Suffering from the common cold could help an individual stave off coronavirus disease because the body’s immune system may use its “memory” from the cold to attack the novel coronavirus, a new study suggests.
Immune cells known as T cells that recognize coronaviruses that cause the common cold also recognize aspects of the Sudden Acute Respiratory Syndrome Coronavirus 2, or SARS-CoV-2 which causes the flu-like COVID-19, including the so-called spike protein that it uses to attach itself to human cells, the study published Tuesday in the journal Science said.
"We have now proven that, in some people, pre-existing T cell memory against common cold coronaviruses can cross-recognize SARS-CoV-2, down to the exact molecular structures," said a co-author of the study, Research Assistant Professor Daniela Weiskopf of the La Jolla Institute of Immunology.
"This could help explain why some people show milder symptoms of disease while others get severely sick."
The study, “Selective and cross-reactive SARS-CoV-2 T cell epitopes in unexposed humans,” followed a study published in the journal Cell that discovered 40 to 60 percent of people never exposed to SARS-CoV-2 had T cells that reacted to the virus and called their theory “highly speculative.”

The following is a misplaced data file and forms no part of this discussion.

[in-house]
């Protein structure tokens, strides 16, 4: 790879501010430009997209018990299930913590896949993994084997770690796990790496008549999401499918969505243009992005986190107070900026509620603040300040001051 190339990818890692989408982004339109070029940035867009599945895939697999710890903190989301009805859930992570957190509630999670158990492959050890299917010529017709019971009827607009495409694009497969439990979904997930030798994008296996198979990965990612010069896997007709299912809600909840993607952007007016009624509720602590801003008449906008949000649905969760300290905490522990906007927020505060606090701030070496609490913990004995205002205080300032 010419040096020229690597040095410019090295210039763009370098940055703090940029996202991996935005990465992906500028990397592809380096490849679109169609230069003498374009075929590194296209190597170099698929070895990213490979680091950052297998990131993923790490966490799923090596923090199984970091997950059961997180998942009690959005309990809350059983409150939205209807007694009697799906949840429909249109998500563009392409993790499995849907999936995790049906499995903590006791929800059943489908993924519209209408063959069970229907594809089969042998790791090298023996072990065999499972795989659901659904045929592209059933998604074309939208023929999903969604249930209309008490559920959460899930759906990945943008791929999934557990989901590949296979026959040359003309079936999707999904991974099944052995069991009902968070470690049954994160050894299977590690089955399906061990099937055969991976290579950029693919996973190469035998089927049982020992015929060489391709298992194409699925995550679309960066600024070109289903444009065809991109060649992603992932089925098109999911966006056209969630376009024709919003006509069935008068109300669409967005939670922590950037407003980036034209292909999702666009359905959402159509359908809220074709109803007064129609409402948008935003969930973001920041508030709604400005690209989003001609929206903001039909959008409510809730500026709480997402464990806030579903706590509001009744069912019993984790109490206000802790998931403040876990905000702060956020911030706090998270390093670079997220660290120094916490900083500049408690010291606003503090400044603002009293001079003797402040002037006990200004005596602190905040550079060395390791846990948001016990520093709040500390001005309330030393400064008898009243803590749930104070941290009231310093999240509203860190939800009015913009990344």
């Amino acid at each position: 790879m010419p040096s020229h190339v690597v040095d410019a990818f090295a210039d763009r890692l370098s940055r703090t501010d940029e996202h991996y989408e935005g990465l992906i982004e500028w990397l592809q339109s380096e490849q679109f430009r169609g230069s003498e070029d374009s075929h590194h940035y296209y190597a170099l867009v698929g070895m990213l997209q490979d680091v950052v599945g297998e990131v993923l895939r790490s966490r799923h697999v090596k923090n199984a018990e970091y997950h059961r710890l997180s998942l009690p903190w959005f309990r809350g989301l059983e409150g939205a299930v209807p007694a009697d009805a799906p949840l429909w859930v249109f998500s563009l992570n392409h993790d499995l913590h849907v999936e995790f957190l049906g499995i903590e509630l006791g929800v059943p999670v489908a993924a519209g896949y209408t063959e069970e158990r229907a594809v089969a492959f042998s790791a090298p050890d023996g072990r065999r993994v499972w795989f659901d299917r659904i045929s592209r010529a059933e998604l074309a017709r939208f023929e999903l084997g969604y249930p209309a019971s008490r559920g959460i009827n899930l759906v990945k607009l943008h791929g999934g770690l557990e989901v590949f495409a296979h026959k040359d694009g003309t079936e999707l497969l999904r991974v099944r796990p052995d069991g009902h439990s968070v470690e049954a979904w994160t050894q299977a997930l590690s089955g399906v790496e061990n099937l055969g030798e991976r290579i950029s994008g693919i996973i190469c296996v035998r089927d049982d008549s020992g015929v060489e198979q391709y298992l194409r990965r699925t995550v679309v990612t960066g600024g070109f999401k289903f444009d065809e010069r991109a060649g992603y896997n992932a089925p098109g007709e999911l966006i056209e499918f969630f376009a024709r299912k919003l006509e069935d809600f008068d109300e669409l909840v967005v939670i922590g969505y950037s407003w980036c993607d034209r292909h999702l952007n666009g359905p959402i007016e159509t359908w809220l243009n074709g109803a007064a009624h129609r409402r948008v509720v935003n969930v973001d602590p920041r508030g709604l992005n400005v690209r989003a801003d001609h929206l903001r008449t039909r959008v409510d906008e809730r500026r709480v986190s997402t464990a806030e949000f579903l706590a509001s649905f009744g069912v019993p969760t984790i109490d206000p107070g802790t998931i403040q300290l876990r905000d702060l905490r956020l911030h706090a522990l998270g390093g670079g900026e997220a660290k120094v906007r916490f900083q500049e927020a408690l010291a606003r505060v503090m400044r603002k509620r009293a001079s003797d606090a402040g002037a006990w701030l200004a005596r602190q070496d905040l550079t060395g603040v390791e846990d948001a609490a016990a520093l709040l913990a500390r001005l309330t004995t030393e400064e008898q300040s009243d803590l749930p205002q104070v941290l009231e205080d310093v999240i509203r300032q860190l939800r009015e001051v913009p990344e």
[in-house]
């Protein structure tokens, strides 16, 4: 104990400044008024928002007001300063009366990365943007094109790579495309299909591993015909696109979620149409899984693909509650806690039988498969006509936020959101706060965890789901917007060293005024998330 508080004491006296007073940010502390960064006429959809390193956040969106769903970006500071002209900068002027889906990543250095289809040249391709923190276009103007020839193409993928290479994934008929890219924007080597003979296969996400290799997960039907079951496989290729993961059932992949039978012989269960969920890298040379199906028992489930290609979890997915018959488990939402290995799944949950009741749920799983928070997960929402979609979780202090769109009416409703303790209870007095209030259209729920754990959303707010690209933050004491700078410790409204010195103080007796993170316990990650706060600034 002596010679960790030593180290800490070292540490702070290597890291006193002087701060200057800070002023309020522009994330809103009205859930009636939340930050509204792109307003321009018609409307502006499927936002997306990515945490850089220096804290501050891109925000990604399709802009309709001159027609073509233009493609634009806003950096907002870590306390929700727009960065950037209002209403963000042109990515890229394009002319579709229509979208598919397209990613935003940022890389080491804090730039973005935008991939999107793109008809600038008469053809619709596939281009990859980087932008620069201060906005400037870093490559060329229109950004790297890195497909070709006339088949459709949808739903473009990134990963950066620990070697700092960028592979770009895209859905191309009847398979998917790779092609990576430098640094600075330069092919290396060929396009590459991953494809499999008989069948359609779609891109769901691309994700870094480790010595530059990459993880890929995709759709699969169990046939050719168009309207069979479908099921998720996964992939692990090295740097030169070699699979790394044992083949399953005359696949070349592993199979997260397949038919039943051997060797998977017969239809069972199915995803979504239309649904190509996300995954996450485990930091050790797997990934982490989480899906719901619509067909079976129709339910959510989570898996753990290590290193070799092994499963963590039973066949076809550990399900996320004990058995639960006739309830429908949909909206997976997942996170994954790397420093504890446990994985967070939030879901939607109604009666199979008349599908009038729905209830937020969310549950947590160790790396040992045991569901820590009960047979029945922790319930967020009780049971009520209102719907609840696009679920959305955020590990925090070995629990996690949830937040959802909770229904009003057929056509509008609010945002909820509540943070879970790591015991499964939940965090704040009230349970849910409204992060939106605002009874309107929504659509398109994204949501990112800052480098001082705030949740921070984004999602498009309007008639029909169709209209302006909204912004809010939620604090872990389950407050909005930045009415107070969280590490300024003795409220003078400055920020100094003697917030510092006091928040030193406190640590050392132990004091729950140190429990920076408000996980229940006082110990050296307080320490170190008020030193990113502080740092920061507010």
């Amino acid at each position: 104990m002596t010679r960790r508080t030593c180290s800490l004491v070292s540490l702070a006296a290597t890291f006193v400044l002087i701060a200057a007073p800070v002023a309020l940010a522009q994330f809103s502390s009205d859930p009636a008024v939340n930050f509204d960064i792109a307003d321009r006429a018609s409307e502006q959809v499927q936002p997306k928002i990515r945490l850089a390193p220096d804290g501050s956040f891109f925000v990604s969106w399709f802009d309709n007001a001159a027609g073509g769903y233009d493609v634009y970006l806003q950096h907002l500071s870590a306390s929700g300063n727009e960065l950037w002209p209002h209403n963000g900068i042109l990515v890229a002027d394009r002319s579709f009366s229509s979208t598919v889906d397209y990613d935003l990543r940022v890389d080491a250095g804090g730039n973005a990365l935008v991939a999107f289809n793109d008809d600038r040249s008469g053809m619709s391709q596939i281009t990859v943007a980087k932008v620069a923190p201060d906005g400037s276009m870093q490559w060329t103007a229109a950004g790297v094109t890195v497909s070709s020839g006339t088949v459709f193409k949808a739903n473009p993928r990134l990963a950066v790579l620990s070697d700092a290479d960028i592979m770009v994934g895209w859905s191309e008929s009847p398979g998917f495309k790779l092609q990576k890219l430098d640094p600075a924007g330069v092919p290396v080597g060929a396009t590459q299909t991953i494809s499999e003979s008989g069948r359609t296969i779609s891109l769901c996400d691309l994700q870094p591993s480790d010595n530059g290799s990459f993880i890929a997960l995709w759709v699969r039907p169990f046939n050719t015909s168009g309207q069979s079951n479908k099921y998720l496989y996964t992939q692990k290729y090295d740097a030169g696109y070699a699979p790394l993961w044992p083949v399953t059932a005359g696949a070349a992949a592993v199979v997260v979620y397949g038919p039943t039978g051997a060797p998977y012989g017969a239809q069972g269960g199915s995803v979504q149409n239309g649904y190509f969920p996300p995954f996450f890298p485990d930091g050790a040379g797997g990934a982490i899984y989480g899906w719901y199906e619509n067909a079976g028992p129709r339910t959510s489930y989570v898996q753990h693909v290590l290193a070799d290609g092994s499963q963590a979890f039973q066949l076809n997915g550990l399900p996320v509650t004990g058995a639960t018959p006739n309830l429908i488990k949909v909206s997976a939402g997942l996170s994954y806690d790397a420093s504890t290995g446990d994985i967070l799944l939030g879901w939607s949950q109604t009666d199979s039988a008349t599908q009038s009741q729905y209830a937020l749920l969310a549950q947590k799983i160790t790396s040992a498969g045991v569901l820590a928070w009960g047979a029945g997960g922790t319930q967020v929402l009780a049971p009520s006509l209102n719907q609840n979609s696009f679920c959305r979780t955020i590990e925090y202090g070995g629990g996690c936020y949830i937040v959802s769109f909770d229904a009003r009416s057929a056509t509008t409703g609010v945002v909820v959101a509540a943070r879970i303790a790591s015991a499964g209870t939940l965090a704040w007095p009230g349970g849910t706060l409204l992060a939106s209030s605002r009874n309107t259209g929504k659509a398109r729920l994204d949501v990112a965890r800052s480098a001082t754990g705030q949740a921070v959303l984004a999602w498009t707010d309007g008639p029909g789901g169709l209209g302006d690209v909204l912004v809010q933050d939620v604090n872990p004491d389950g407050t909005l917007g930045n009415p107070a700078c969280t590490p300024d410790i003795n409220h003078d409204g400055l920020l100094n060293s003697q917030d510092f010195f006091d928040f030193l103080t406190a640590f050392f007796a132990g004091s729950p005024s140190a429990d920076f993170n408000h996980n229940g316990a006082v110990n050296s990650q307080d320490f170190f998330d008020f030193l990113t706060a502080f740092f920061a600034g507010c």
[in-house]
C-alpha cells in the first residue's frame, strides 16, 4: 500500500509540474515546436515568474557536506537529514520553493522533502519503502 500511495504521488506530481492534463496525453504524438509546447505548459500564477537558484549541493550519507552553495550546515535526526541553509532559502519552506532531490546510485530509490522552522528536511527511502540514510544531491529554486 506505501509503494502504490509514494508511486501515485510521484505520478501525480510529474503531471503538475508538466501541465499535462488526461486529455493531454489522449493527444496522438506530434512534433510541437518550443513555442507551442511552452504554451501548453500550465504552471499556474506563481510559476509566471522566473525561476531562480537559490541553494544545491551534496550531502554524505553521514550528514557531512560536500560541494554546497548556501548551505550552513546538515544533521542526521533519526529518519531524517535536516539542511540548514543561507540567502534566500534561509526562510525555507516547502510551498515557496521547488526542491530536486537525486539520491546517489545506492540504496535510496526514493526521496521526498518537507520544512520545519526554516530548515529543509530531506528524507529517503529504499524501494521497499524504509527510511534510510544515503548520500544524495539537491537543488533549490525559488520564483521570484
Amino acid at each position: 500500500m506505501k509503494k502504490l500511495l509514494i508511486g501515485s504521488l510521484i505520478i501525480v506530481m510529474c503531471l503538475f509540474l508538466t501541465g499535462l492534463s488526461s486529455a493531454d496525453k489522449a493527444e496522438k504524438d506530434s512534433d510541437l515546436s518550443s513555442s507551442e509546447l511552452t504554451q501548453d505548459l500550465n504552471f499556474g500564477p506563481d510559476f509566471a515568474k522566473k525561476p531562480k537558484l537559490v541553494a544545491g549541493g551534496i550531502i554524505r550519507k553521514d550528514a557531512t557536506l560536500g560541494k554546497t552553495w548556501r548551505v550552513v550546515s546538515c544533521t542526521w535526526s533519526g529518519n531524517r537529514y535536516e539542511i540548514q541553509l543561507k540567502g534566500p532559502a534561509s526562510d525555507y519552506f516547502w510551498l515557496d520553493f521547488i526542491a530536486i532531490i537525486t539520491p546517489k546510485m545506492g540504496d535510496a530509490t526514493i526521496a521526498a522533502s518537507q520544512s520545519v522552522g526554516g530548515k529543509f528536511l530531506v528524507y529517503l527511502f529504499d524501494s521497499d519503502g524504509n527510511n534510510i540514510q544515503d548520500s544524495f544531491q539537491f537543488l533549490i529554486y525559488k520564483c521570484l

"Immune reactivity may translate to different degrees of protection," said another co-author of the study, Alessandro Sette, also of the La Jolla Institute. "Having a strong T cell response, or a better T cell response, may give you the opportunity to mount a much quicker and stronger response."
More research is needed, the authors of the study said, mainly because it is not known how much T cells figure into fighting COVID-19.
The most recent study examined blood samples collected from people between 2015 and 2018, more than a year before SARS-CoV-2 emerged from China.
The samples contained T cells that reacted to more than 100 specific sites on SARS-CoV-2. The researchers showed that these T cells also reacted to similar sites on four different coronaviruses that cause common cold infections.
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